Robinson Cano's path may still lead him to Cooperstown in the end, but it just got a lot less direct.
With eight All-Star appearances and a laundry list of statistical feats under his proverbial belt, the Seattle Mariners' veteran second baseman entered Tuesday as a fairly surefire future Hall of Famer. But he's exiting the day with a black mark that promises to throw that into question for years to come.
Major League Baseball announced that Cano has been suspended for 80 games after testing positive for Furosemide, a banned substance. In a statement posted to social media, the 35-year-old acknowledged the suspension and offered his side of the story:
The key passage reads: "This substance was given to me by a licensed doctor in the Dominican Republic to treat a medical ailment. While I did not realize at the time that I was given a medication that was banned, I obviously now wish that I had been more careful."
Anyone with access to WebMD can look up that Furosemide does indeed have benefits as a medical treatment. Among the ailments it's used to treat is high blood pressure. Mark Feinsand of MLB.com heard from a source that it was exactly that which necessitated Cano's using it.
Even still, this is one for the file labeled "That's Not Gonna Fly."
Furosemide is banned by both MLB (and the World Anti-Doping Agency) because it's a diuretic that can be used as a masking agent for performance-enhancing drugs. Per stipulations in the Joint Drug Prevention and Treatment Program, the league only needed to prove that this is why Cano was using it.
As T.J. Quinn, an investigative reporter for ESPN, pointed out, the league was apparently able to do so:
The timing was right for Cano to give up the fight. He was already due to be sidelined for a while with a broken hand that he suffered Sunday. He's going to kill two birds with one stone by serving his suspension while he's also recovering from his injury.
The Mariners will miss him, though. Cano had been hitting .287 with an .825 OPS. In light of the team's starting pitching issues, that offense was extremely valuable. Not having it for 80 games could end up costing the Mariners their first trip to the postseason since 2001.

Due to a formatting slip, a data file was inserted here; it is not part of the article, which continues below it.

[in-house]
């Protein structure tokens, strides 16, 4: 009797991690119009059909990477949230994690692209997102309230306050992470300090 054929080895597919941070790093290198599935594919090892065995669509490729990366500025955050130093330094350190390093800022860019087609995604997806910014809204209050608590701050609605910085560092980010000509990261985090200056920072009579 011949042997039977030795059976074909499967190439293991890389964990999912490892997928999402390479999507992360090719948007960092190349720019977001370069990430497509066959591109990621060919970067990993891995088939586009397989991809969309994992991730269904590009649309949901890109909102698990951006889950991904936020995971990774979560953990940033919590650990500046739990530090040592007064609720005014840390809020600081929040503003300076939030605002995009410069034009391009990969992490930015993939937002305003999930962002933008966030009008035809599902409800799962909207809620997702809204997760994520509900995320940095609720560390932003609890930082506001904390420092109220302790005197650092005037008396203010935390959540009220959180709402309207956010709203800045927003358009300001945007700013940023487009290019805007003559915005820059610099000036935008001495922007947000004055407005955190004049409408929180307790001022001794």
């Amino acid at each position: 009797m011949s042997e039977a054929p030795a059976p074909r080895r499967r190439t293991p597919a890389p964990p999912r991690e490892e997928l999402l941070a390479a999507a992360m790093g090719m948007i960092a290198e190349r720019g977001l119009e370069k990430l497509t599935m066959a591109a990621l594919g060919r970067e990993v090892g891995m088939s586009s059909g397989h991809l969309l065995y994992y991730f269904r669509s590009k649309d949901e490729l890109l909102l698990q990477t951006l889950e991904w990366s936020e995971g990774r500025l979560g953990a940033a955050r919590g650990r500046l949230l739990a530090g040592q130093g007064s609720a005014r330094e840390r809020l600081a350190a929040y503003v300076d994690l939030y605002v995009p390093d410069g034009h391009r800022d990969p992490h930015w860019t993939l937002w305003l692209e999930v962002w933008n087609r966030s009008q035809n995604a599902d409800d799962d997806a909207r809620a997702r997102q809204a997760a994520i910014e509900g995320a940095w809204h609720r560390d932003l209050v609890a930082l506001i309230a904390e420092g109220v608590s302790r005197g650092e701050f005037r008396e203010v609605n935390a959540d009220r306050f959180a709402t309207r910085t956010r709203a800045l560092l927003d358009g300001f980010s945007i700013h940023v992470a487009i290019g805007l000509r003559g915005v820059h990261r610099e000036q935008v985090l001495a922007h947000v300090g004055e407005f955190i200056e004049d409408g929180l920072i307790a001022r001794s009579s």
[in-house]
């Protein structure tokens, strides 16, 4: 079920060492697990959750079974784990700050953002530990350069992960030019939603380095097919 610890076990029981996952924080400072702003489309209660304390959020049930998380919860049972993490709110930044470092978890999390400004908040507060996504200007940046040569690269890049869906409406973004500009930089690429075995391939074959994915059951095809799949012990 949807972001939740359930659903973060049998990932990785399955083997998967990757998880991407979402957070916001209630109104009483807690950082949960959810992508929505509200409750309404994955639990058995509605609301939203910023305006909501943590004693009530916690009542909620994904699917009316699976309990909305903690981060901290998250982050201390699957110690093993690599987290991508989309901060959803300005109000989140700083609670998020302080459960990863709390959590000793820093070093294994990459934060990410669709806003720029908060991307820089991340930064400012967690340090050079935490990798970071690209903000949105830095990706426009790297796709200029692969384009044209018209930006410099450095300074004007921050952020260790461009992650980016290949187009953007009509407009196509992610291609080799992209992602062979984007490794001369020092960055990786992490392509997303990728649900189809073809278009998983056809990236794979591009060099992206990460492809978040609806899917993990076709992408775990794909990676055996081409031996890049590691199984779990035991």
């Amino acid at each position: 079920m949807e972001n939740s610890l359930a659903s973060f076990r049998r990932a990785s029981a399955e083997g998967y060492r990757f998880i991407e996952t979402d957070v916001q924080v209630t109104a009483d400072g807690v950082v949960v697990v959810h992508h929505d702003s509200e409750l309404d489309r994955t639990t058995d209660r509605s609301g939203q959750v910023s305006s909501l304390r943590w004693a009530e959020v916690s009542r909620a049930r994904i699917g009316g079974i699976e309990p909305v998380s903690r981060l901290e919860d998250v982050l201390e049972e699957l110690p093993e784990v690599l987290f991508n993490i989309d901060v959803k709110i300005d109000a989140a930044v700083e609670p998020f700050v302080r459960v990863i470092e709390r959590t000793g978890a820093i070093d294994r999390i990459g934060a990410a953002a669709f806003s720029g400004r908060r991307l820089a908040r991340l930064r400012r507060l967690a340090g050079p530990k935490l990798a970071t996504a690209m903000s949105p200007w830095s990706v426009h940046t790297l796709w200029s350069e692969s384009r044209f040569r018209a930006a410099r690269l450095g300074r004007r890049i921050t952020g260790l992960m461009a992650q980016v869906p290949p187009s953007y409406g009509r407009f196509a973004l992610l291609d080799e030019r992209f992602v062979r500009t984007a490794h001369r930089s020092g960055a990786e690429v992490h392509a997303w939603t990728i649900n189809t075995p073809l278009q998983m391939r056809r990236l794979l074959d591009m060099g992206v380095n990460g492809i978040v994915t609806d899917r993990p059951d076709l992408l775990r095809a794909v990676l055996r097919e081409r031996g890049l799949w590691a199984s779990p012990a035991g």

Even if they get there, Cano won't be joining them. The rules state he has to sit October out, too.
At least the Mariners will save about $12 million out of Cano's $24 million salary. Alas, they're only going to be halfway through his 10-year, $240 million deal when this season is over. That second half now looks even more iffy than it already did relative to Cano's age and up-and-down production.
Considering all this, there's no way to spin Cano's suspension as anything other than a dark chapter in his career. And according to some sections of Twitter, he can already kiss a possible Hall of Fame plaque goodbye.
For example, here's Seattle Times columnist Larry Stone:
And yet, maybe it's too soon to be so sure.
If nothing else, Cano is going to have the numbers. He's hit 293 of his 305 career home runs as a second baseman, which is second only to Jeff Kent. That comes with a career .304/.354/.493 slash line that places him among the best hitters ever at the position.
When Cano's overall performance is viewed through the lens of wins above replacement, Jay Jaffe's WAR Score system (JAWS) characterizes him as a Cooperstown-worthy second baseman right now.
Of course, all this is doomed to be a mere footnote in the debate about whether he belongs in the Hall of Fame.
The current voting bloc has made it plenty clear that it does not approve of anyone with tangible ties to PEDs. Barry Bonds, Roger Clemens and Sammy Sosa are still a long way off from entry after six years on the ballot. Ditto for Gary Sheffield after four years on the ballot.
Then there's Manny Ramirez. He was suspended for 50 games in 2009 and ducked a second suspension in 2011 by retiring. Despite having 555 career homers to his name, he only got 22 percent of the vote in his second go-round this year.
If anything, being suspended is an even greater black mark on a player's record now than it was in Ramirez's time. PED-related penalties would not have gotten harsher if players weren't mostly in favor of it. Whereas users once fit into the status quo in baseball, now they're going very much against it.
From another perspective, however, the harsher penalties mean there's less of a question whether confirmed users have paid a big enough debt. That lessens the need for Hall of Fame voters to serve justice retroactively.
What may further help Cano's cause is he clearly didn't reach for the Furosemide because he wanted to get paid. He already has one of the largest contracts in MLB history, and it's not running out anytime soon.
As for what may have motivated him, something he told Gabe Lacques of USA Today in February seems revealing: "I’m getting older. You have to focus on things that are really going to help you out down the road, to stay healthy and also give you power."
These are the words of a guy who's recently come face-to-face with his own career mortality. Between that and the reality that Cano had never before been popped for anything, there's already an argument he deserves the benefit of the doubt that this transgression is a one-time thing.
It will only get stronger if he returns from his suspension to be something like the player he was before it. If Pittsburgh Pirates star Starling Marte and Mariners teammate Dee Gordon are any indication, it can be done.
So, don't take it for granted he has already earned permanent prohibition from Cooperstown. He may have only turned an easy debate into a difficult one.
Stats courtesy of Baseball Reference.